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Lecture 5

SOC808 Week 5 (Instructor) .doc

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Department
Communication
Course Code
CMN 124
Professor
Tsogbadral Galaabaatar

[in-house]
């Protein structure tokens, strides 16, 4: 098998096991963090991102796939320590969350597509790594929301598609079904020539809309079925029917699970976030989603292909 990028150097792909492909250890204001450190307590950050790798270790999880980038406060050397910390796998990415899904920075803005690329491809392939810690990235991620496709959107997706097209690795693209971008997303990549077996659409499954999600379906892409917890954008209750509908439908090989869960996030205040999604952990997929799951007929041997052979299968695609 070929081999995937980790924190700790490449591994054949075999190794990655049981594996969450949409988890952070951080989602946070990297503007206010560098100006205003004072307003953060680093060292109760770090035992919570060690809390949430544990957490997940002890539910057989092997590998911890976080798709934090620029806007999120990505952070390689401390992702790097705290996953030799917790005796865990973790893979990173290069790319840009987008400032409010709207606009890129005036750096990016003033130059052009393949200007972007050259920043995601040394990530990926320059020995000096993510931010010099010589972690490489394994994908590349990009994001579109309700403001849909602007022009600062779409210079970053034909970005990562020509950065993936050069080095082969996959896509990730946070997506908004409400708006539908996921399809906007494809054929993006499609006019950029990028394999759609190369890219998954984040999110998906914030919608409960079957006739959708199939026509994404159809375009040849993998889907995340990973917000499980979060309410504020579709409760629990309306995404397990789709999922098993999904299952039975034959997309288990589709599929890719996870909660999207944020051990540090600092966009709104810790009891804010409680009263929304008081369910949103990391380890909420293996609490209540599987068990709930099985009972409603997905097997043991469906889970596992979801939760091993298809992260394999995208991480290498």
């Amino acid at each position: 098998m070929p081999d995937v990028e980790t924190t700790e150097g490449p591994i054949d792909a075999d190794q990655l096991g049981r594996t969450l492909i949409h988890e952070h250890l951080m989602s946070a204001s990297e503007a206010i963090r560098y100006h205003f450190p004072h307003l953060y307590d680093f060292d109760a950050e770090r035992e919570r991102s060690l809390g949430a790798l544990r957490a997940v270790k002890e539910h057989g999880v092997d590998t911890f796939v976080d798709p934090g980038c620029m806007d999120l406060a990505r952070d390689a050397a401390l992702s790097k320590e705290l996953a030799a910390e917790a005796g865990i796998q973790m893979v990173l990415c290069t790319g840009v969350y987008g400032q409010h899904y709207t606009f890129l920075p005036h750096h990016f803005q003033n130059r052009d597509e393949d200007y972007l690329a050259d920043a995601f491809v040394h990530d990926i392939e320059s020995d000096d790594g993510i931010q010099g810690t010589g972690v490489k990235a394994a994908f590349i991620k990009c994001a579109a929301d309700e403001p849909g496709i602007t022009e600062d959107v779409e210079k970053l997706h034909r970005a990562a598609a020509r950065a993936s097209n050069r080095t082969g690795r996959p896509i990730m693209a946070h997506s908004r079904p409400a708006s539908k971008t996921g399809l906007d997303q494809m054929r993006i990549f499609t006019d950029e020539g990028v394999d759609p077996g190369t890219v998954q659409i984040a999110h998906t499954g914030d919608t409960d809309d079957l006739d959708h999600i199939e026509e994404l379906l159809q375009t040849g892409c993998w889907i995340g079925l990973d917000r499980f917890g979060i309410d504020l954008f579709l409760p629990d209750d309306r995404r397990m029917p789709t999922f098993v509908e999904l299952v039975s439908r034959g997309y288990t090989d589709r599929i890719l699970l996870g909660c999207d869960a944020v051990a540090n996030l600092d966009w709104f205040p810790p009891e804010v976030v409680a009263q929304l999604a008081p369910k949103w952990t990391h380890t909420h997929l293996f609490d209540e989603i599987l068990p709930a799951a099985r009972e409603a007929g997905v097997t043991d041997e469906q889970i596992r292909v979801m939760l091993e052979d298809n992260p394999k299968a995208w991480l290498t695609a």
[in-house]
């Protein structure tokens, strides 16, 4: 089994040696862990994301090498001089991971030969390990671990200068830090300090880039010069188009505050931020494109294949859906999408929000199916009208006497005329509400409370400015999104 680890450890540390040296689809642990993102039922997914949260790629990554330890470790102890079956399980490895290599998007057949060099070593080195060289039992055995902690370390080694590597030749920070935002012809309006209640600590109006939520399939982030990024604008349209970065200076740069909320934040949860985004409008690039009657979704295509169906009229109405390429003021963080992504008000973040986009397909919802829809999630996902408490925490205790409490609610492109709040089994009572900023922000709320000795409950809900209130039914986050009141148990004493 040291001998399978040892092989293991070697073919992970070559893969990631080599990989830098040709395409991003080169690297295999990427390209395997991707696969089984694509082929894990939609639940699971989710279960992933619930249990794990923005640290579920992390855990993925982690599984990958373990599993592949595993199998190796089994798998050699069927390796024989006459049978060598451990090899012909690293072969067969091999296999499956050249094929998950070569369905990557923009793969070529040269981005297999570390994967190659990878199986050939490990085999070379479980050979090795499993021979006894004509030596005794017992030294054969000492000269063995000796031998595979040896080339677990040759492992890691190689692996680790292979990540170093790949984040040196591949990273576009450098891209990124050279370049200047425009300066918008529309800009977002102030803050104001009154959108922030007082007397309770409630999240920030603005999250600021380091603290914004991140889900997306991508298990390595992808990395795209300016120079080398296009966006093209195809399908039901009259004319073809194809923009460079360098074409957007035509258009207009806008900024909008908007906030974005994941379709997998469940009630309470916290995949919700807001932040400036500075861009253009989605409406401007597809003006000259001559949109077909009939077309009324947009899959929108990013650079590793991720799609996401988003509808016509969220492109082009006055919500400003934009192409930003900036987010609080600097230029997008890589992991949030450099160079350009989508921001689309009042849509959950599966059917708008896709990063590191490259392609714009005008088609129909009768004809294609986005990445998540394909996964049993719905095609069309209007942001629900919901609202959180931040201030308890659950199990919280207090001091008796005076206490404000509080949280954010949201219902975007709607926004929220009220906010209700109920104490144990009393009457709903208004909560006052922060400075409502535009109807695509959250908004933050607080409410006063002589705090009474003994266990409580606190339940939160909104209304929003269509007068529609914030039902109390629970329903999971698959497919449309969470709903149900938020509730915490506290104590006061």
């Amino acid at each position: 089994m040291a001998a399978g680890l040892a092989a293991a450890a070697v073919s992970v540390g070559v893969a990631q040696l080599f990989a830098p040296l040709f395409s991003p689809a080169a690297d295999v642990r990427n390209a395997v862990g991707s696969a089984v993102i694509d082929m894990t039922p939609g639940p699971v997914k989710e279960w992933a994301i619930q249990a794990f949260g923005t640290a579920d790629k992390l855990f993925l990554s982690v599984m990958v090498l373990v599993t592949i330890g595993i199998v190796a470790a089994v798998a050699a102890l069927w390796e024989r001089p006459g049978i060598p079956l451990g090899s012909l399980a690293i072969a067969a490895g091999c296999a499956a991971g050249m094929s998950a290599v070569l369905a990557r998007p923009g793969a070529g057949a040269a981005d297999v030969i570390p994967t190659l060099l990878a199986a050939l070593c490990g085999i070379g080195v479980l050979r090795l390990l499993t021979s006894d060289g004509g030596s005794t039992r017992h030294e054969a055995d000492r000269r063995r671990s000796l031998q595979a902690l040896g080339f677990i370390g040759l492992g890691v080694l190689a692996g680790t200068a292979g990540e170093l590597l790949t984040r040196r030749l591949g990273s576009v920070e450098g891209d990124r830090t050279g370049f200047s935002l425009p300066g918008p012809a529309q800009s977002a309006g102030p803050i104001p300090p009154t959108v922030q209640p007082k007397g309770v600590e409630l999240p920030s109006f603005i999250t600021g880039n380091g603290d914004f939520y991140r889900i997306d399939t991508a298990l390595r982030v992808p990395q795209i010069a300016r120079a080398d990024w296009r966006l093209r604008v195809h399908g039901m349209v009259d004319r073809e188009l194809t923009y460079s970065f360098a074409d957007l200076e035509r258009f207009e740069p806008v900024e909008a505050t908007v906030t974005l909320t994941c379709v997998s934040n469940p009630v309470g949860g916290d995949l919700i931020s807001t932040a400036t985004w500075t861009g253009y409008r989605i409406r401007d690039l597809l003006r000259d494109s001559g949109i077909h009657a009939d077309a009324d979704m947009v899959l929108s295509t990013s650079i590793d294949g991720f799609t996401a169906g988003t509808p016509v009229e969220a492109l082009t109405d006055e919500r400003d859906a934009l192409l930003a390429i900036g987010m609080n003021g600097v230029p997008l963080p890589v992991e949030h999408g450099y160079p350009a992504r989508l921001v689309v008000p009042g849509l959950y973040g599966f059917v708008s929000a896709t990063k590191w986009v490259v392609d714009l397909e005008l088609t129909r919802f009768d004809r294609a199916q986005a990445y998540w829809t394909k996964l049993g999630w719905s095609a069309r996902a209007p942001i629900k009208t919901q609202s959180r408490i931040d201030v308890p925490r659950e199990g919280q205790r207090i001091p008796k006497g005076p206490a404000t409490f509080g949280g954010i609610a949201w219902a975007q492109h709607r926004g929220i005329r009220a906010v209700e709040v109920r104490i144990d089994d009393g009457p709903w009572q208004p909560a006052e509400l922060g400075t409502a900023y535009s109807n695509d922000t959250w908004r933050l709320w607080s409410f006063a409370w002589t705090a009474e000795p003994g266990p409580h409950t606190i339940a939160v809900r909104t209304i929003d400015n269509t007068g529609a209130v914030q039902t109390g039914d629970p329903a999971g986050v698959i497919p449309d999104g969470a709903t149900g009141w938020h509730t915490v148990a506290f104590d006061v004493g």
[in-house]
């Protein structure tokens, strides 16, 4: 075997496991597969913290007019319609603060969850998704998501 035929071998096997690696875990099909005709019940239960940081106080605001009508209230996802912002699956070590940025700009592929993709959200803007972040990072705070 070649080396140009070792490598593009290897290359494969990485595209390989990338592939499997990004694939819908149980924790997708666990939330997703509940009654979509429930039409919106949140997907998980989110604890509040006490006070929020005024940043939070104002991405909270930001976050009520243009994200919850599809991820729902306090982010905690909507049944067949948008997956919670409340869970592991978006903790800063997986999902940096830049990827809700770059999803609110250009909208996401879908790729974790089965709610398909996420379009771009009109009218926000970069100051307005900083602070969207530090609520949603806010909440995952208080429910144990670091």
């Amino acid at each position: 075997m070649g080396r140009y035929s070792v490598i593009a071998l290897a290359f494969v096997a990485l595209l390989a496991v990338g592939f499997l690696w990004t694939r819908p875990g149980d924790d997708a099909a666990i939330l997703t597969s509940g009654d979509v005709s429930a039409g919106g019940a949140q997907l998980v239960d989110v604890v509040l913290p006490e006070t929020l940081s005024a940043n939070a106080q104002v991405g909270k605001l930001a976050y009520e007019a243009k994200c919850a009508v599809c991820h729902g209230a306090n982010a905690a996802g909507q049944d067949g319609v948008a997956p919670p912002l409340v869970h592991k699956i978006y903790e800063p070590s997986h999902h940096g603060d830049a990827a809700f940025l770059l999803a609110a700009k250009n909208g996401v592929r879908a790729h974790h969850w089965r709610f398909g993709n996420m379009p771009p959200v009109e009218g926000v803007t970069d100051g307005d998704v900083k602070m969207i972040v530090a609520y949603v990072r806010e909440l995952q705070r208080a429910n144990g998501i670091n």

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SOC808 WEEK 5 This week we will look at historical origins of the modern food system. As we discussed earlier, sociology tends to look at the “big picture” and follows a systems view. Changes in the food system reflect changes in the ecological, social and demographic trends and economic and political structures of the society. What have people been eating, how they have been producing what they ate, who has been involved in this process, how the products are distributed have changed over time. By reviewing these changes we will be able to understand what is unique about the way we produce and distribute food in the modern society. Let us begin with the big picture, that we call a food system. A food system refers to complex web of social relations, processes, structures and institutional arrangements that cover human interaction with nature and with other humans throughout the food cycle from production to consumption and even further. Evolution of Food systems: The ways human societies produced, distributed and consumed food have presented great diversity throughout history. Human societies survived on different parts of the world for thousands of years. While our knowledge of the earliest periods is very limited available evidence allow us to speculate that until about 10,000 years ago, what is know as the Neolithic period, these societies survived as hunters and gatherers. Remnants of hunting and gathering societies survived until recent times in remotest parts of the world giving us some insights on living conditions in these societies. Most of us mistakenly adhere to a rather unilinear understanding of progress, imagining that history has been one smooth transition from the past to present. Historical and anthropological evidence, however, question this one track model of development. For this reason, we need to examine how different civilizations responded to ecological, social and political pressures they faced; what solutions they implemented; and how these solutions played role in their survival or disappearance as a society in history. In their struggle for survival, human societies rely on their culture to transmit past knowledge and new innovations to future generations. Lacking the pre- programmed instincts that help many animals to survive w
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